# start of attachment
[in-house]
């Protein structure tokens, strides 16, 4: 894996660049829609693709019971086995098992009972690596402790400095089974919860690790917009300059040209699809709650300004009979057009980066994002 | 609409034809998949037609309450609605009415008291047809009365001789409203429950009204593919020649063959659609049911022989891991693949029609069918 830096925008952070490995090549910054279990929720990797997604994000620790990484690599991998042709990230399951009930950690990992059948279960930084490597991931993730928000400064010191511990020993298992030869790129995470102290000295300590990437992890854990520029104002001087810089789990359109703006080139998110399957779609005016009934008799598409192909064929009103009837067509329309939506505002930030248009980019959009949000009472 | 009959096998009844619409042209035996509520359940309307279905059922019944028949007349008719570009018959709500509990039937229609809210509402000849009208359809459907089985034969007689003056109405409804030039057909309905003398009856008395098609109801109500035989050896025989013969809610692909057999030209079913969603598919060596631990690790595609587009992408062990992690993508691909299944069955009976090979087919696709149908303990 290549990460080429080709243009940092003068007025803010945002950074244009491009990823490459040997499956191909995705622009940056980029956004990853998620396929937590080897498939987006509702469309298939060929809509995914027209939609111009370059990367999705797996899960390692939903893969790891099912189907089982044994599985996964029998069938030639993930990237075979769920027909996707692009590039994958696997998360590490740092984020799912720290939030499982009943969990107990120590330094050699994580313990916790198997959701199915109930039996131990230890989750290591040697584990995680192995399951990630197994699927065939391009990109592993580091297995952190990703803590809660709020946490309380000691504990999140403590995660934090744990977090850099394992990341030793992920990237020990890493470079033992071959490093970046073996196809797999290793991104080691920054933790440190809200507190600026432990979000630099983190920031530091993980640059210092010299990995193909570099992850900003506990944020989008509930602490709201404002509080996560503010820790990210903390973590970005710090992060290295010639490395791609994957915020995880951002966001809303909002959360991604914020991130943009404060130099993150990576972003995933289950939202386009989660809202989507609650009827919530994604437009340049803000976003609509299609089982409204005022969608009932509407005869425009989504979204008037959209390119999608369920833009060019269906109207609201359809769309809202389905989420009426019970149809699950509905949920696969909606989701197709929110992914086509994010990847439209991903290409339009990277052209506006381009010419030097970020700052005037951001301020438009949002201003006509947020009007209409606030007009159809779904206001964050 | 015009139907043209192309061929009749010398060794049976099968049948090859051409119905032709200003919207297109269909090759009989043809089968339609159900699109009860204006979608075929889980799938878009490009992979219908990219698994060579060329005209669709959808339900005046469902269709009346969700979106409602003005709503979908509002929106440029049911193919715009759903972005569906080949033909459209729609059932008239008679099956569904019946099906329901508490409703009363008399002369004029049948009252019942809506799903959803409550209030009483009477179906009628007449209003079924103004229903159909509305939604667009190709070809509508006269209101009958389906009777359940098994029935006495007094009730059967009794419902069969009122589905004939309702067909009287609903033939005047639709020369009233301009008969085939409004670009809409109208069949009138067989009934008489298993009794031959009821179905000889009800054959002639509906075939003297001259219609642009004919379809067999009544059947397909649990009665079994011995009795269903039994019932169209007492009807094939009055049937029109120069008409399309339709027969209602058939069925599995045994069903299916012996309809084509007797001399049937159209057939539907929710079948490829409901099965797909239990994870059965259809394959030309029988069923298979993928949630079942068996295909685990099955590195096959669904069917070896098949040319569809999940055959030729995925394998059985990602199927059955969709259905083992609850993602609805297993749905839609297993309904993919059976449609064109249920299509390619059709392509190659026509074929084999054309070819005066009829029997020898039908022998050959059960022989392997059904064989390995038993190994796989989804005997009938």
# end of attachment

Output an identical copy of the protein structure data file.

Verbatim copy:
[in-house]
């Protein structure tokens, strides 16, 4: 894996660049829609693709019971086995098992009972690596402790400095089974919860690790917009300059040209699809709650300004009979057009980066994002 | 609409034809998949037609309450609605009415008291047809009365001789409203429950009204593919020649063959659609049911022989891991693949029609069918 830096925008952070490995090549910054279990929720990797997604994000620790990484690599991998042709990230399951009930950690990992059948279960930084490597991931993730928000400064010191511990020993298992030869790129995470102290000295300590990437992890854990520029104002001087810089789990359109703006080139998110399957779609005016009934008799598409192909064929009103009837067509329309939506505002930030248009980019959009949000009472 | 009959096998009844619409042209035996509520359940309307279905059922019944028949007349008719570009018959709500509990039937229609809210509402000849009208359809459907089985034969007689003056109405409804030039057909309905003398009856008395098609109801109500035989050896025989013969809610692909057999030209079913969603598919060596631990690790595609587009992408062990992690993508691909299944069955009976090979087919696709149908303990 290549990460080429080709243009940092003068007025803010945002950074244009491009990823490459040997499956191909995705622009940056980029956004990853998620396929937590080897498939987006509702469309298939060929809509995914027209939609111009370059990367999705797996899960390692939903893969790891099912189907089982044994599985996964029998069938030639993930990237075979769920027909996707692009590039994958696997998360590490740092984020799912720290939030499982009943969990107990120590330094050699994580313990916790198997959701199915109930039996131990230890989750290591040697584990995680192995399951990630197994699927065939391009990109592993580091297995952190990703803590809660709020946490309380000691504990999140403590995660934090744990977090850099394992990341030793992920990237020990890493470079033992071959490093970046073996196809797999290793991104080691920054933790440190809200507190600026432990979000630099983190920031530091993980640059210092010299990995193909570099992850900003506990944020989008509930602490709201404002509080996560503010820790990210903390973590970005710090992060290295010639490395791609994957915020995880951002966001809303909002959360991604914020991130943009404060130099993150990576972003995933289950939202386009989660809202989507609650009827919530994604437009340049803000976003609509299609089982409204005022969608009932509407005869425009989504979204008037959209390119999608369920833009060019269906109207609201359809769309809202389905989420009426019970149809699950509905949920696969909606989701197709929110992914086509994010990847439209991903290409339009990277052209506006381009010419030097970020700052005037951001301020438009949002201003006509947020009007209409606030007009159809779904206001964050 | 015009139907043209192309061929009749010398060794049976099968049948090859051409119905032709200003919207297109269909090759009989043809089968339609159900699109009860204006979608075929889980799938878009490009992979219908990219698994060579060329005209669709959808339900005046469902269709009346969700979106409602003005709503979908509002929106440029049911193919715009759903972005569906080949033909459209729609059932008239008679099956569904019946099906329901508490409703009363008399002369004029049948009252019942809506799903959803409550209030009483009477179906009628007449209003079924103004229903159909509305939604667009190709070809509508006269209101009958389906009777359940098994029935006495007094009730059967009794419902069969009122589905004939309702067909009287609903033939005047639709020369009233301009008969085939409004670009809409109208069949009138067989009934008489298993009794031959009821179905000889009800054959002639509906075939003297001259219609642009004919379809067999009544059947397909649990009665079994011995009795269903039994019932169209007492009807094939009055049937029109120069008409399309339709027969209602058939069925599995045994069903299916012996309809084509007797001399049937159209057939539907929710079948490829409901099965797909239990994870059965259809394959030309029988069923298979993928949630079942068996295909685990099955590195096959669904069917070896098949040319569809999940055959030729995925394998059985990602199927059955969709259905083992609850993602609805297993749905839609297993309904993919059976449609064109249920299509390619059709392509190659026509074929084999054309070819005066009829029997020898039908022998050959059960022989392997059904064989390995038993190994796989989804005997009938």